Do Investors Finally Understand ESG?
This panel discusses how their firms have incorporated ESG metrics to holistically expose the risks and opportunities in their investment portfolios.
Emerging markets, which already command nearly 60 percent of global GDP on a purchasing power parity basis, will collectively drive global growth over the next decade, but investors would be wise to reconsider how they approach these markets. Increasingly, says PGIM, emerging markets will be the masters of their own economic fate, making a one-size-fits-all classification of emerging markets obsolete.
In Emerging Markets at the Crossroads PGIM argues the export-led, externally oriented growth model that propelled emerging markets forward since the 1980s has stalled. As aging populations reduce the long-term growth potential of developed markets, and the backlash against globalization and free trade continues, emerging markets will increasingly choose their own individual paths. Gone is the rising developed market tide that lifted all boats.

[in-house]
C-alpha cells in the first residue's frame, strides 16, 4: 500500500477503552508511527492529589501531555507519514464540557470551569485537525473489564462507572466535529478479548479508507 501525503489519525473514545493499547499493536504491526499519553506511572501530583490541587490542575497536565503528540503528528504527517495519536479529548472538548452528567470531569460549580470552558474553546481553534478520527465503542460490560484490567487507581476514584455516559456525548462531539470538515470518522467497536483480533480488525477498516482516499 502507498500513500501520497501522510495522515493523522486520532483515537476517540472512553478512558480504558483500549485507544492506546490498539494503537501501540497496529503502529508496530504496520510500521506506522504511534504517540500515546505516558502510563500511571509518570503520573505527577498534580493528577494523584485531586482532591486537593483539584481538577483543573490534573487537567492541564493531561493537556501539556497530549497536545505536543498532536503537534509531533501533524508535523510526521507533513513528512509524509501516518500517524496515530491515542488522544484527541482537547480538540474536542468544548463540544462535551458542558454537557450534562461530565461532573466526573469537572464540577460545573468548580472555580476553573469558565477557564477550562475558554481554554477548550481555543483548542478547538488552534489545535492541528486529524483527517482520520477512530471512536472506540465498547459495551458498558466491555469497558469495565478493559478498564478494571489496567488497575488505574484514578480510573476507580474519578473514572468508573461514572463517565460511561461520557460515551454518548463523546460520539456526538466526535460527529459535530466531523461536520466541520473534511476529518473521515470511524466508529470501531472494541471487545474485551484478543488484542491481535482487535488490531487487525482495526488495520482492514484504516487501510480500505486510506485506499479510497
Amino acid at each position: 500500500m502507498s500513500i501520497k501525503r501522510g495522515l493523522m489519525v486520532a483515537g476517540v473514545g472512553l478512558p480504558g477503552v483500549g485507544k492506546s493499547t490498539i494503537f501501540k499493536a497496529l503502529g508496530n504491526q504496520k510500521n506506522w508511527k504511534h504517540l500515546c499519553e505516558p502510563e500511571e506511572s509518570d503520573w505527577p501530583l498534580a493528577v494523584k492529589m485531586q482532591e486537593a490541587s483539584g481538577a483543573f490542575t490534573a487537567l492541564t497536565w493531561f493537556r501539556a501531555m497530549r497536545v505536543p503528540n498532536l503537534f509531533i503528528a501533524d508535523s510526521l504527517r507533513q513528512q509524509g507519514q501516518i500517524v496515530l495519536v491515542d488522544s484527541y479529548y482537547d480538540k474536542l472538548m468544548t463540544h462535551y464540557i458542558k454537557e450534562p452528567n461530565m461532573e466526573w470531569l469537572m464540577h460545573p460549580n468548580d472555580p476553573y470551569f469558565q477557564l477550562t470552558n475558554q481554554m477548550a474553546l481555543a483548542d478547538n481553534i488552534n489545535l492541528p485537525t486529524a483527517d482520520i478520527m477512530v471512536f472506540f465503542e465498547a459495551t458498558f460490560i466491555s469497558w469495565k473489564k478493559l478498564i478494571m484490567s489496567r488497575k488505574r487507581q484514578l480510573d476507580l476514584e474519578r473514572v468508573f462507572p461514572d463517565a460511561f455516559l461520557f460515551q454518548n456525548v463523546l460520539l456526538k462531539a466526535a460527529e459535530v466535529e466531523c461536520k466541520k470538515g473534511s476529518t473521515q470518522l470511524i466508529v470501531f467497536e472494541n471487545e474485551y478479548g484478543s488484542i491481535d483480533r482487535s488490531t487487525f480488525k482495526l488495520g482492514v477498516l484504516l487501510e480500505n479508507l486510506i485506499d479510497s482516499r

Therefore, PGIM urges investors to embrace an active, locally informed investment approach that positions their portfolios for emerging market divergence, and takes advantage of the opportunities from the increasing resilience and declining contagion risk across many emerging markets.
“We believe the opportunity will increasingly be to capture the alpha of outperforming emerging market sectors, themes and securities rather than chasing the beta of the broad emerging markets universe,” said Taimur Hyat, chief strategy officer, PGIM. “This requires building portfolios from the bottom up—the historical emerging market equity investing approach of rotating exposures to countries will no longer be adequate.”
Emerging market investors will need to focus on the cross-cutting themes, sectors and securities that drive investment returns, PGIM says.
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